The highly unlikely story of brothers Donnie and Joe Emerson—Fruitland, Washington's finest (only!) musical exports—has received the deeply sensitive cinematic treatment it deserves. Directed and written by Bill Pohlad, who also helmed the memorable Brian Wilson portrait Love & Mercy, Dreamin' Wild focuses on songwriting phenom Donnie Emerson's struggle with thwarted artistic goals, the belated fame earned for the 1979 private-press classic LP Dreamin' Wild, and the redemptive power of family. The latter includes the staunch emotional and financial backing of the world's most supportive father, farming/logging businessman Don Emerson Sr. This man took out a second mortgage on his farm and built a pro studio for his sons, on the condition that his boys create original songs. That the record initially flopped didn't diminish his belief in his boys at all. What a mensch.

In the film, Beau Bridges plays Don Sr. with aptly stern warmth while Casey Affleck roils with angst as Donnie, manifesting the musician's chronic frustration, even after experiencing the delayed notoriety that the Emerson bros' album's revival brings; he wants people to listen to his new music, but all anyone wants to hear is the stuff he recorded more than 30 years ago. Returning to his teenaged mindset as a musician who values progression in his art triggers turmoil within Donnie. The inclusion at film's end of Donnie and wife/musical partner Nancy's “When a Dream Is Beautiful” proves that his songwriting skills remain as moving and graceful as ever.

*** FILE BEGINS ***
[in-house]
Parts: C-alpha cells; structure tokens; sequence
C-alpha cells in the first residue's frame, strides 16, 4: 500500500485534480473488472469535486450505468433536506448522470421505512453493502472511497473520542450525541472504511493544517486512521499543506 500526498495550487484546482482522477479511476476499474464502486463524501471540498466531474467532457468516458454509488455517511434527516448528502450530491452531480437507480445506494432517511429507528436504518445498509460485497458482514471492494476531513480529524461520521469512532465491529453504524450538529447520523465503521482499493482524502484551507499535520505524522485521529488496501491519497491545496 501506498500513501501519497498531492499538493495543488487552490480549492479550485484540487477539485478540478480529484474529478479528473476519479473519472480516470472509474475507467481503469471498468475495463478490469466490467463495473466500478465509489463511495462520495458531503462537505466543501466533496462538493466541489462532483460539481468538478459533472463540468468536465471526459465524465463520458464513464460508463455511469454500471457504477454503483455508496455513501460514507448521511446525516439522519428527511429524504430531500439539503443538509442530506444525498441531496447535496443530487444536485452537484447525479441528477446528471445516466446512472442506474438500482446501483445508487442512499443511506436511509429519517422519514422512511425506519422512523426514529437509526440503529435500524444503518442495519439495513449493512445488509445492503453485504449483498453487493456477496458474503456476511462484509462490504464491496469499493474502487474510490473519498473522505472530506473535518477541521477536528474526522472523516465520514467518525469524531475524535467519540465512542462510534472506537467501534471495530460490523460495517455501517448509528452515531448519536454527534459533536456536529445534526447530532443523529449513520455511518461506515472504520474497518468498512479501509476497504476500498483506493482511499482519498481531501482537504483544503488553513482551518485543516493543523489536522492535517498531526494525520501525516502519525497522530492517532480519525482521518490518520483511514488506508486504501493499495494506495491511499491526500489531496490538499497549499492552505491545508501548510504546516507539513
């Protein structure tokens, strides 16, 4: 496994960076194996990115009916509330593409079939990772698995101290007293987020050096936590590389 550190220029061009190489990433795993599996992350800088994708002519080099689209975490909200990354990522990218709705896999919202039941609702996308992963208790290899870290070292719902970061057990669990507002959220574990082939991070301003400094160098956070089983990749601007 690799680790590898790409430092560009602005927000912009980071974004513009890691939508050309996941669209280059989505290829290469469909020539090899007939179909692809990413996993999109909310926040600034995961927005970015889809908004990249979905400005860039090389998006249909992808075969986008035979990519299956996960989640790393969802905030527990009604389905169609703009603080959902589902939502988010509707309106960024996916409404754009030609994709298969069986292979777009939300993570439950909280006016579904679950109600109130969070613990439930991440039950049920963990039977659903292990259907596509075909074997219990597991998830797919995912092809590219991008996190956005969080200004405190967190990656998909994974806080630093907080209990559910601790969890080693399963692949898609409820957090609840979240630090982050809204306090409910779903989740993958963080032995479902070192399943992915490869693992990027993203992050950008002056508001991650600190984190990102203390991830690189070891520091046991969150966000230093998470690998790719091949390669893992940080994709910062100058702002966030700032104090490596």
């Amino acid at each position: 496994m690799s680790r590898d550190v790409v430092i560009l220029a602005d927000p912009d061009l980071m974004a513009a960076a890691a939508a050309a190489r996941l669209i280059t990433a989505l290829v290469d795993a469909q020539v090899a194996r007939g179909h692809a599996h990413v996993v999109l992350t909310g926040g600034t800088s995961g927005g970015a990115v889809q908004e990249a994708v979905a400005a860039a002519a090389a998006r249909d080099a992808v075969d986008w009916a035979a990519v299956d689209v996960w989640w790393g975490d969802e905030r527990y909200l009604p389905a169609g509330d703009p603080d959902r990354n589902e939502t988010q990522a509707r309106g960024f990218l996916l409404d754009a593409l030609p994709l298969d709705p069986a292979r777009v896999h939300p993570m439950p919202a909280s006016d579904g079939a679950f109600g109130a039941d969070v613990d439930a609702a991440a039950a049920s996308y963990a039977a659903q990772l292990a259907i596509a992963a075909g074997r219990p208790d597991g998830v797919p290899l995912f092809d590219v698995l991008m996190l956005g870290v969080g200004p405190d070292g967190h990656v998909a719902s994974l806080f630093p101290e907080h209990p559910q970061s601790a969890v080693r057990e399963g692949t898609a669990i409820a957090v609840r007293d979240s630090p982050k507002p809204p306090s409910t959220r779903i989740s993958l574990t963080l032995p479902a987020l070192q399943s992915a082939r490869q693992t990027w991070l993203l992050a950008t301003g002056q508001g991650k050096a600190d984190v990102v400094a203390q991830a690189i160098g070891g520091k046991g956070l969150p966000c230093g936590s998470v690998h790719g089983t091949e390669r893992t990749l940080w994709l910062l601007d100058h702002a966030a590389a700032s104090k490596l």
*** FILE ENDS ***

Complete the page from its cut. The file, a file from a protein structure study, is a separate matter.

I met the brothers on their home turf to interview them as part of the liner notes-writing process for Light in the Attic's 2012 reissue of Dreamin' Wild. Spending time with these musicians in a farming town with no nightlife or music scene, you understand how miraculous it was that they conceived Dreamin' Wild. If I may quote my liners: “A platform for Donnie's unfiltered emotions and inspired by the mishmash of soul, funk, and rock tunes he heard on radio stations that aired in remote northeast Washington, Dreamin' Wild abounds with indelible melodies and hooks, torrid chops, and irrepressible blue-eyed soulfulness, while exuding the exposed-nerve sensitivity that is the special province of isolated, talented youths.”

Dreamin' Wild's most popular song, the luscious ballad “Baby” (over 31 million plays on Spotify), snagged Pohlad's attention. “'Baby' is one of those songs where you hear it for the first time and you think you've heard it your whole life,” Pohlad says in an interview conducted in a swanky Seattle hotel. “'Baby' is right up my alley as far as moody and ethereal [music goes]. That's what I listen to all the time. As I got deeper into the album, there's a lot of amazing stuff that you can't believe [was written by a] 15-year-old.”

Pohlad's friend, Green Book producer Jim Burke, pitched the Emerson family's story to Pohlad as a director, but he initially declined because it sounded too similar to the documentary Searching for Sugar Man, a film based on Sixto Rodriguez, another artist whose career was resurrected by Light in the Attic. Burke insisted that Pohlad read New York Times reporter Steven Kurutz's article about the Emersons and listen to the album. He did so and, after a visit to Spokane to spend time with Donnie and his family, Pohlad was hooked on the idea.

“What drew me to them and what the film is about, ultimately, is family, the people individually,” Pohlad says. “Authenticity, I suppose. They didn't behave in any way that you would write a movie about because you always have other things happening. But their story was unique, and I was drawn to, honestly, Don Sr. in particular, but Donnie, too. It was a sincerity that you don't find too often.